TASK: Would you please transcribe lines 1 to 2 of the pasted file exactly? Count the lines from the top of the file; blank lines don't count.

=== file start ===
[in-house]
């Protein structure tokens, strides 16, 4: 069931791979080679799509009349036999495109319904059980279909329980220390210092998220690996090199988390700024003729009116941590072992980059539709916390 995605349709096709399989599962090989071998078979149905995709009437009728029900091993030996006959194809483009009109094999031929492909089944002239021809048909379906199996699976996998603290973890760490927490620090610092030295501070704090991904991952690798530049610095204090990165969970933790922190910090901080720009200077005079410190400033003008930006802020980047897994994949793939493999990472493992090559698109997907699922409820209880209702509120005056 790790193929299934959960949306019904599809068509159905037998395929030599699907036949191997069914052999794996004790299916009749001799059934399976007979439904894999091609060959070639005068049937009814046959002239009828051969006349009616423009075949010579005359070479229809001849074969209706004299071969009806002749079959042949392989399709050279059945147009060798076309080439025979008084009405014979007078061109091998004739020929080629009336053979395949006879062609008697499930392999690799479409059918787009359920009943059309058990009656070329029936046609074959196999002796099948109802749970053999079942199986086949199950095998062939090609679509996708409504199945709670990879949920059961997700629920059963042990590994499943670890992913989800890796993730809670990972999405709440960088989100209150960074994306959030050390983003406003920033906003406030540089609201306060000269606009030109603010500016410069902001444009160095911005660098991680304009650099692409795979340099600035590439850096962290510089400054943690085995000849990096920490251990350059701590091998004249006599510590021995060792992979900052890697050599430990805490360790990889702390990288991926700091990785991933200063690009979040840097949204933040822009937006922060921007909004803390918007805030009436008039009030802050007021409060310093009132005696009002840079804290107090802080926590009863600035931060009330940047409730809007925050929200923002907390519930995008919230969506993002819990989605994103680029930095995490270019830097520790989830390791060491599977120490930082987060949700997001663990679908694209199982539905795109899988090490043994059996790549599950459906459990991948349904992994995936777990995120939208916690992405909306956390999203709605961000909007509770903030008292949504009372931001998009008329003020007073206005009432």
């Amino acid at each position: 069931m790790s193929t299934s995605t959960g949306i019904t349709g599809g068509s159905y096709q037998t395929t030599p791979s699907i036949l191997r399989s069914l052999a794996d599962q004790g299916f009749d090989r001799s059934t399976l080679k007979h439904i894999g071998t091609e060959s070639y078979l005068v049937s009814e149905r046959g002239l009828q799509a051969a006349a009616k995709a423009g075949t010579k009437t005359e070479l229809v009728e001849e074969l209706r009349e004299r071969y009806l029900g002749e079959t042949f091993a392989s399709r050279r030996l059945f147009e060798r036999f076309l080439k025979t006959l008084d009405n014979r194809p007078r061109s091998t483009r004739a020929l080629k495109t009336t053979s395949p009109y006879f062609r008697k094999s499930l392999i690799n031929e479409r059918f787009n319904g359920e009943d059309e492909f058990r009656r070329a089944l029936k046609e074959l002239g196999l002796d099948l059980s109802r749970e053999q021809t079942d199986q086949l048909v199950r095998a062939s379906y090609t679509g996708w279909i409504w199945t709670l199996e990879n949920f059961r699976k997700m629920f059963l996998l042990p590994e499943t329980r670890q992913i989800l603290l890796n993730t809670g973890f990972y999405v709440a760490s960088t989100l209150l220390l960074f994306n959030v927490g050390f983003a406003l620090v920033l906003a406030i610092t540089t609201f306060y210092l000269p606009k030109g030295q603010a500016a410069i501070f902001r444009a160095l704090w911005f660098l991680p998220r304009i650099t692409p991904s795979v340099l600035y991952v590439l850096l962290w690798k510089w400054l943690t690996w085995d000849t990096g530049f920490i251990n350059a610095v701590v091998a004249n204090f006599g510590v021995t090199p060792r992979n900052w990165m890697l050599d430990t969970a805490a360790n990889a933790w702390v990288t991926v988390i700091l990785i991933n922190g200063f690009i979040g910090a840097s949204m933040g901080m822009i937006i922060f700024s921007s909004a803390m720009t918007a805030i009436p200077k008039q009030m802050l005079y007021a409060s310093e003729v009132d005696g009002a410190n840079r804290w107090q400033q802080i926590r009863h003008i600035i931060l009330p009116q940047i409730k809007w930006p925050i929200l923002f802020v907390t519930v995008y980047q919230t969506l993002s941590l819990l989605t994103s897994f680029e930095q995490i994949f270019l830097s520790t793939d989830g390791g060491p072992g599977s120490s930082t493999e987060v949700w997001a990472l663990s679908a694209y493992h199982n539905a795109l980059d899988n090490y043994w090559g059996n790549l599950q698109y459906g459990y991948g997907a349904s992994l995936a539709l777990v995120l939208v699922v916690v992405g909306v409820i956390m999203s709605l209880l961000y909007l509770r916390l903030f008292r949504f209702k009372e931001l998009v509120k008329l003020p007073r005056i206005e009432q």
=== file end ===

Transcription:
[in-house]
């Protein structure tokens, strides 16, 4: 069931791979080679799509009349036999495109319904059980279909329980220390210092998220690996090199988390700024003729009116941590072992980059539709916390 995605349709096709399989599962090989071998078979149905995709009437009728029900091993030996006959194809483009009109094999031929492909089944002239021809048909379906199996699976996998603290973890760490927490620090610092030295501070704090991904991952690798530049610095204090990165969970933790922190910090901080720009200077005079410190400033003008930006802020980047897994994949793939493999990472493992090559698109997907699922409820209880209702509120005056 790790193929299934959960949306019904599809068509159905037998395929030599699907036949191997069914052999794996004790299916009749001799059934399976007979439904894999091609060959070639005068049937009814046959002239009828051969006349009616423009075949010579005359070479229809001849074969209706004299071969009806002749079959042949392989399709050279059945147009060798076309080439025979008084009405014979007078061109091998004739020929080629009336053979395949006879062609008697499930392999690799479409059918787009359920009943059309058990009656070329029936046609074959196999002796099948109802749970053999079942199986086949199950095998062939090609679509996708409504199945709670990879949920059961997700629920059963042990590994499943670890992913989800890796993730809670990972999405709440960088989100209150960074994306959030050390983003406003920033906003406030540089609201306060000269606009030109603010500016410069902001444009160095911005660098991680304009650099692409795979340099600035590439850096962290510089400054943690085995000849990096920490251990350059701590091998004249006599510590021995060792992979900052890697050599430990805490360790990889702390990288991926700091990785991933200063690009979040840097949204933040822009937006922060921007909004803390918007805030009436008039009030802050007021409060310093009132005696009002840079804290107090802080926590009863600035931060009330940047409730809007925050929200923002907390519930995008919230969506993002819990989605994103680029930095995490270019830097520790989830390791060491599977120490930082987060949700997001663990679908694209199982539905795109899988090490043994059996790549599950459906459990991948349904992994995936777990995120939208916690992405909306956390999203709605961000909007509770903030008292949504009372931001998009008329003020007073206005009432």